There are several differences between a twins pregnancy and a single pregnancy, both in pregnancy symptoms and complications, as well as how you care for yourself and how your doctor cares for you during your pregnancy. For example:
- You will need to get more rest.
- You will be asked to gain more weight. Thirty to 40 pounds is normal for twins versus 20 to 30 pounds for a normal pregnancy.
- The risk of preterm labor and delivery is much higher with twins (at 55 percent). Prevention of preterm delivery is the most important part of a twin pregnancy. You might consider joining a support group for multiple gestation, such as Triplet Connection or Mothers of Supertwins – MOST. You should learn as much as you can about the signs and symptoms of preterm labor so you can help your physician in your care.
- Ultrasound exams should be more frequent. Generally they should be done every month for growth if there are two placentas and more frequently if only one (at 16, 18, 20, 22 and 24 weeks, looking for evidence of twin-twin-transfusion syndrome). After 24 weeks, ultrasounds for growth and assessment can be every three to four weeks with one placenta. A level II scan is done at 18 weeks to look at the anatomy of the babies.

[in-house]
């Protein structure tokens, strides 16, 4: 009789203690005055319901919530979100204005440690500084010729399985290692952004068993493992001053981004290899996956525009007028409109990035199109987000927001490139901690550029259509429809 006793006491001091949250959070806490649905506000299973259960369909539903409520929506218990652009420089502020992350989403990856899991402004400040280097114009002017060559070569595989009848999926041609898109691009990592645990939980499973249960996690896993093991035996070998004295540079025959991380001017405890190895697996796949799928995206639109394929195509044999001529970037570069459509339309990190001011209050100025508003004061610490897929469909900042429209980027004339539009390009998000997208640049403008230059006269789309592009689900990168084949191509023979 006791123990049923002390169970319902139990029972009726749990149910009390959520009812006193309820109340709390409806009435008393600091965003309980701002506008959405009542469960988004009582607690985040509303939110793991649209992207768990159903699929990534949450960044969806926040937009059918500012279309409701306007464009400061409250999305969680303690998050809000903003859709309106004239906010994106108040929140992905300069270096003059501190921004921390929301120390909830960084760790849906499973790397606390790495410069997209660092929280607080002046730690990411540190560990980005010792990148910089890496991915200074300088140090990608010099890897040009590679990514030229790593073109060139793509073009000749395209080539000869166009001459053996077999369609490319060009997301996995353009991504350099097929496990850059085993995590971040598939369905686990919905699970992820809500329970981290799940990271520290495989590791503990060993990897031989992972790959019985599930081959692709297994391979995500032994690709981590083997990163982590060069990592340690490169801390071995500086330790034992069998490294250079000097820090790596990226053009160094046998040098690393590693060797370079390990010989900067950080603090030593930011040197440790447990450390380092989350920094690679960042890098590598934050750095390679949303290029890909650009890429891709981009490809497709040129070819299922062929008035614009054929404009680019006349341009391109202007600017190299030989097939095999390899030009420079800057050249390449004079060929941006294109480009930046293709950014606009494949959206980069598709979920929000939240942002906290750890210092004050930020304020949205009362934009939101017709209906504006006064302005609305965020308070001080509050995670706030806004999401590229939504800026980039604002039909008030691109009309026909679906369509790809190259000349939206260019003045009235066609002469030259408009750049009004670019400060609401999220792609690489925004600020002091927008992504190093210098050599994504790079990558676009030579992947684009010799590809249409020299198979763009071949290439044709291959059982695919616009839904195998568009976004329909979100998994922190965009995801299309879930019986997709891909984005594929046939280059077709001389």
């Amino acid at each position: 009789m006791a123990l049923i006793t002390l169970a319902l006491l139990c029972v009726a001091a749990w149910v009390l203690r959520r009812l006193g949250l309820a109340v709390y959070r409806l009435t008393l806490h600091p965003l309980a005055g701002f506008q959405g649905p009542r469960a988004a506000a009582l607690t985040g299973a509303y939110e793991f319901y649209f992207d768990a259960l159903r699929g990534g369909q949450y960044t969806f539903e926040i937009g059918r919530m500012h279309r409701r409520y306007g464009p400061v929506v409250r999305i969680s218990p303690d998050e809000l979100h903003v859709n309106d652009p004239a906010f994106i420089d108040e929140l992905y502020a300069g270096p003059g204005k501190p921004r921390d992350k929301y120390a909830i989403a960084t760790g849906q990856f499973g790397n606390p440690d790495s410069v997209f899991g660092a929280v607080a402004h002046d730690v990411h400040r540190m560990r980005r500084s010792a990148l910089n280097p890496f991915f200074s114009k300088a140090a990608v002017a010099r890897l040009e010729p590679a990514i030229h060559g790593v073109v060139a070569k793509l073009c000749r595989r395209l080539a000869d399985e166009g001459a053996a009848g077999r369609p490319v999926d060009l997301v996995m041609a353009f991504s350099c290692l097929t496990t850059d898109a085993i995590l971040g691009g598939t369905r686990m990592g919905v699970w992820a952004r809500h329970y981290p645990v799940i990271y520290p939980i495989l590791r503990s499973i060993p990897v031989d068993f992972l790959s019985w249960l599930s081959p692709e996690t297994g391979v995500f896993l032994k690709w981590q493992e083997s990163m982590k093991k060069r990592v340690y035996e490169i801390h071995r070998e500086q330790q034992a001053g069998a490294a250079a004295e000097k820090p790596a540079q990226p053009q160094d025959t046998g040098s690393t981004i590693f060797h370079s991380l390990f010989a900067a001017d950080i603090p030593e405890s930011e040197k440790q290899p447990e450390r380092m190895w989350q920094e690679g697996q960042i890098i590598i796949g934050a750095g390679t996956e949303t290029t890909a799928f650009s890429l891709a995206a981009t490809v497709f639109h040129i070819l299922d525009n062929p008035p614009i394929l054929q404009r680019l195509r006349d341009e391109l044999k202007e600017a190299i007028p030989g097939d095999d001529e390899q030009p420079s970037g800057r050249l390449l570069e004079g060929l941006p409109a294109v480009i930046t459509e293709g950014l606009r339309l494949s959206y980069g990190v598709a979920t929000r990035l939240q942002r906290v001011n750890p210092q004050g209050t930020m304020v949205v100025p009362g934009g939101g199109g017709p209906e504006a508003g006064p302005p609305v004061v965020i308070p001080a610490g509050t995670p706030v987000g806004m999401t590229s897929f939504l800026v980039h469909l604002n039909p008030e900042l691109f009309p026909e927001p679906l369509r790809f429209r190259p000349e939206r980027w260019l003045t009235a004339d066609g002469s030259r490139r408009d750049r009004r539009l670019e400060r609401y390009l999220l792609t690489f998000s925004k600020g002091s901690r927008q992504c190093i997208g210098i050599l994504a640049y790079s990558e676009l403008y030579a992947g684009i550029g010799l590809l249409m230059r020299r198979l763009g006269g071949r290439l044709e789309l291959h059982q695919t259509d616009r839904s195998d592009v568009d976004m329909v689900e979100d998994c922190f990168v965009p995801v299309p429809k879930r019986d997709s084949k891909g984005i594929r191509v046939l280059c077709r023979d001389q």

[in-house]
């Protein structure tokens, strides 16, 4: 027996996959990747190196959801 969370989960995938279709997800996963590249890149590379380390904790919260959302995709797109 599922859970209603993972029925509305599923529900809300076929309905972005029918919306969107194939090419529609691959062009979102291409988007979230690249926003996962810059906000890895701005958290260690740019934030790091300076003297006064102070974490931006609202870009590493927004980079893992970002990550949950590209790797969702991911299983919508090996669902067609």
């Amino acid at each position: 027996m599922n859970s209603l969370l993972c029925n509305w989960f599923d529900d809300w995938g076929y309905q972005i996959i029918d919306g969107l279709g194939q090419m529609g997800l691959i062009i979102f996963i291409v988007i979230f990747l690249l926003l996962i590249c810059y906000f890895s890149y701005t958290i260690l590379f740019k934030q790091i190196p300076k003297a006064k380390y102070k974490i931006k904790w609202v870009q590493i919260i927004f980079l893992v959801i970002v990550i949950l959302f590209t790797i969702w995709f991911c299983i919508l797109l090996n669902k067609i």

- Your cervix needs to be measured every two weeks from 18 to 24 weeks gestation to diagnose a possible incompetent cervix. This occurs in about 5 percent of twins and is treated with a stitch to close the cervix and keep it from dilating.
Answered by Dr. John P. Elliott